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VECTOR line profits raise concern of consumers

The profit results announced yesterday by VECTOR highlight the concerns of consumers about the activities of electricity monopolies according to the Executive Director of the Major Electricity Users Group (MEUG), Mr Ralph Matthes.

The Chairman of VECTOR, Mr Wayne Brown, commented on the improved result by VECTOR where after tax profit increased from $49.2.million to $94.2 million.

Mr Matthes said VECTOR’s customers were entitled to know:

 Why they should accept Mr Brown’s statement that “left alone, we won’t be touching prices”, whereas every other business tries to be more efficient and reduce its costs instead of simply taking the attitude that unless it is forced to it won’t reduce costs and prices.

 How was the $45 million increase in profit achieved?

 What were the “unspecified one-off gains from the sale of its interests in Southdown and McLachlan geothermal plant”?

 Whether the reported 7% Return on Investment (ROI) is a fair measure of VECTOR’s performance or whether it reflects an inflated asset value and or a raft of inefficiencies and or fudged cost allocations.

 Why did VECTOR expect in the future to earn a 10% ROI, when Transpower which arguably has the same or even more risk, has a target ROI of between 6% and 7% ROI .

The only positive aspect of Mr Brown’s announcement was his acknowledgement that the $110 million tunnel from Penrose to the CBD should never have been built. We will therefore be looking to VECTOR to ensure that the cost of that poor investment decision is not included in any future Optimised Deprival Valuation (ODV) of the company – otherwise it could extract a ROI from consumers. Rather the cost should be borne by the companies shareholders.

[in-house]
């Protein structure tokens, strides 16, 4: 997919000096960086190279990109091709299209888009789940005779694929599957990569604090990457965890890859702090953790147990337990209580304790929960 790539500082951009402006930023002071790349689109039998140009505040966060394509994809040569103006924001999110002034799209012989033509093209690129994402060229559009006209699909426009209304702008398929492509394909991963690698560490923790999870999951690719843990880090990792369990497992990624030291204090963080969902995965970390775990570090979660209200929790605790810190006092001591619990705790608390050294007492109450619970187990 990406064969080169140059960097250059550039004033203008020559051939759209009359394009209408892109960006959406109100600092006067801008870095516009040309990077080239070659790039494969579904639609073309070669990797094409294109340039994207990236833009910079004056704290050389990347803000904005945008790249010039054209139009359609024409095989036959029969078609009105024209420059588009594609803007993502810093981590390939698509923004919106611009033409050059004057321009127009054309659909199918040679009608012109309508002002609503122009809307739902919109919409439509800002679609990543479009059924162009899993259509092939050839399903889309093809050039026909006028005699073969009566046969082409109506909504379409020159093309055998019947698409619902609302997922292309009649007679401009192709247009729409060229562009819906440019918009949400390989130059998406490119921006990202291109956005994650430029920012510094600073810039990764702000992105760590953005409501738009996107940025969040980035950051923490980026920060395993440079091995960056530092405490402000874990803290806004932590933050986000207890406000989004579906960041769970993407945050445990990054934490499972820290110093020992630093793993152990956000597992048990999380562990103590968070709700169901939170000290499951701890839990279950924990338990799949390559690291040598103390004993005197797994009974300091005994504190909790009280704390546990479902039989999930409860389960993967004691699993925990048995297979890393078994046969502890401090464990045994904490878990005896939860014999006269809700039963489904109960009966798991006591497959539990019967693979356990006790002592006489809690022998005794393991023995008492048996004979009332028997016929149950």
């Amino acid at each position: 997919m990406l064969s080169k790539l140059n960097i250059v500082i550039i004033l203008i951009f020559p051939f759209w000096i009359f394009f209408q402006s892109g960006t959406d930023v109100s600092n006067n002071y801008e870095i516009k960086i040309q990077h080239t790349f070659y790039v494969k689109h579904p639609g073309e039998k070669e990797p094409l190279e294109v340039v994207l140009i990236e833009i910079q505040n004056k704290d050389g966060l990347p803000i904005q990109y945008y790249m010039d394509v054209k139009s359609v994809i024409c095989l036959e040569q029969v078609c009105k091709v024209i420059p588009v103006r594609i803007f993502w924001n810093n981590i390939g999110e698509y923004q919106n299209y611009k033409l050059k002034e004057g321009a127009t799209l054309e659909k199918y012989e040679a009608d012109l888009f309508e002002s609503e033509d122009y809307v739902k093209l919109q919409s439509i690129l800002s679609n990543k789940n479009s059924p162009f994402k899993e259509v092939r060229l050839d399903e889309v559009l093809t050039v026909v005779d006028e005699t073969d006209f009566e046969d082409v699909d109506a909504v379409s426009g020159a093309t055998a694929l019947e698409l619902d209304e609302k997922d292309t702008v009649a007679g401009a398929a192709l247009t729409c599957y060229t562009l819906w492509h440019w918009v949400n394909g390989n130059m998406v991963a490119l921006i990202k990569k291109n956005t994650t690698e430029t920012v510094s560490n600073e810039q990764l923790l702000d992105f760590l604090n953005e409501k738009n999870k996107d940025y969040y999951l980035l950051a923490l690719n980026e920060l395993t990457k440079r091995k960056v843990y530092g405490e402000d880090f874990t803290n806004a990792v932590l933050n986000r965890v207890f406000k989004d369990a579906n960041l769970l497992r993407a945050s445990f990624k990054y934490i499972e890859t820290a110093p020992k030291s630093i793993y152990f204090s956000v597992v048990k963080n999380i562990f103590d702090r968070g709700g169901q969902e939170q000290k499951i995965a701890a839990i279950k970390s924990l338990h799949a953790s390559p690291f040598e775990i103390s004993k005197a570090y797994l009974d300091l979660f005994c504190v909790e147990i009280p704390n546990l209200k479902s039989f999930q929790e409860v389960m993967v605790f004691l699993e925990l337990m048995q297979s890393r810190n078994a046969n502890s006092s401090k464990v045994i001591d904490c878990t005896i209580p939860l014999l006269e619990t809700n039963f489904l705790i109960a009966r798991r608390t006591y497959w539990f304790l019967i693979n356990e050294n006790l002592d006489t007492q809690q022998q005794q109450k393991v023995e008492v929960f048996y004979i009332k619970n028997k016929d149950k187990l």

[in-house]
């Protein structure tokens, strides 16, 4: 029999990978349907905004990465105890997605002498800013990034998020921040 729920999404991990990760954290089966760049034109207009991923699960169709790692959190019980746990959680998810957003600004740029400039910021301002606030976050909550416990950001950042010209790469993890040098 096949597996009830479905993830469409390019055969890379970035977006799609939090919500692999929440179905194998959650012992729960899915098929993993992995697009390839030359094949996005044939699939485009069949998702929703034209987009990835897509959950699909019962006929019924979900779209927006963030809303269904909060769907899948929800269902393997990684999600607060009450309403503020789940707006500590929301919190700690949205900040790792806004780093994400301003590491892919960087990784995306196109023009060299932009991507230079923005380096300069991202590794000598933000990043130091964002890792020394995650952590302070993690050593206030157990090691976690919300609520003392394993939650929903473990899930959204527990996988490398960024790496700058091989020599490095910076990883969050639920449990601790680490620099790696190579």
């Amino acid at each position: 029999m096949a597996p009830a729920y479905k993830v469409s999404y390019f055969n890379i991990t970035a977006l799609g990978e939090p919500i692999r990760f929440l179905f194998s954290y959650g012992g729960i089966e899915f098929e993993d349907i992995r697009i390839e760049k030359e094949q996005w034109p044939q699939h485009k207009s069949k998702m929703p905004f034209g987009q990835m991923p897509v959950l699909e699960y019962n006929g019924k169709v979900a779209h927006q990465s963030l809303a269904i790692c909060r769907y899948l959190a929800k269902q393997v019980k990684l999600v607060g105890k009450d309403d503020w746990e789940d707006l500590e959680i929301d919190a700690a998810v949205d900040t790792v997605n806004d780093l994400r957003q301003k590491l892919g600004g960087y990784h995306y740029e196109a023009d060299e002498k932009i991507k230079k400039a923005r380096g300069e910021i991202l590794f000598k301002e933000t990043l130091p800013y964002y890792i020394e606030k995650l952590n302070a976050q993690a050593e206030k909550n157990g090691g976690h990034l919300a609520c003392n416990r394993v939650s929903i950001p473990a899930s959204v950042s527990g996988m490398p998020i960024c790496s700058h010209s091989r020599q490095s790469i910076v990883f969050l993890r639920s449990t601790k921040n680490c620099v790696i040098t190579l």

“What yesterday’s announcement highlights is the very weak regulatory regime that companies like VECTOR currently face” stated Mr Matthes. “It is ironical that monopolies such as VECTOR can parade profit results and make claims about future profit and price levels without being answerable to the users of their networks, that is consumers and retailers.”

He said every competitive business in New Zealand has the discipline of potentially losing market share to its competitors and this keeps costs and prices honest. Line companies do not face any real disciplines and they tend only to pay lip service to the concept of information disclosure stated Mr Matthes.

The community should be aware that the performance of line owners (and their auditors) in meeting their information disclosure requirements was described as “almost without exception, highly unsatisfactory” by the Ministry of Economic Development as recently as December 1999.

Mr Matthes said that a study undertaken by MEUG also revealed serious discrepancies and inconsistencies with the way that some line companies were reporting their activities. In most cases consumers ended up paying more for their line services than they should be and any talk by the Chairman of VECTOR that its rate of return should be higher is unjustified.

All consumers were looking to the Government to ensure that the line companies were subjected to price control and that these monopolies could not simply charge what they chose. Consumers were optimistic that these forms of control would emerge from the Ministerial Inquiry into Electricity that would be reporting to Government in June.

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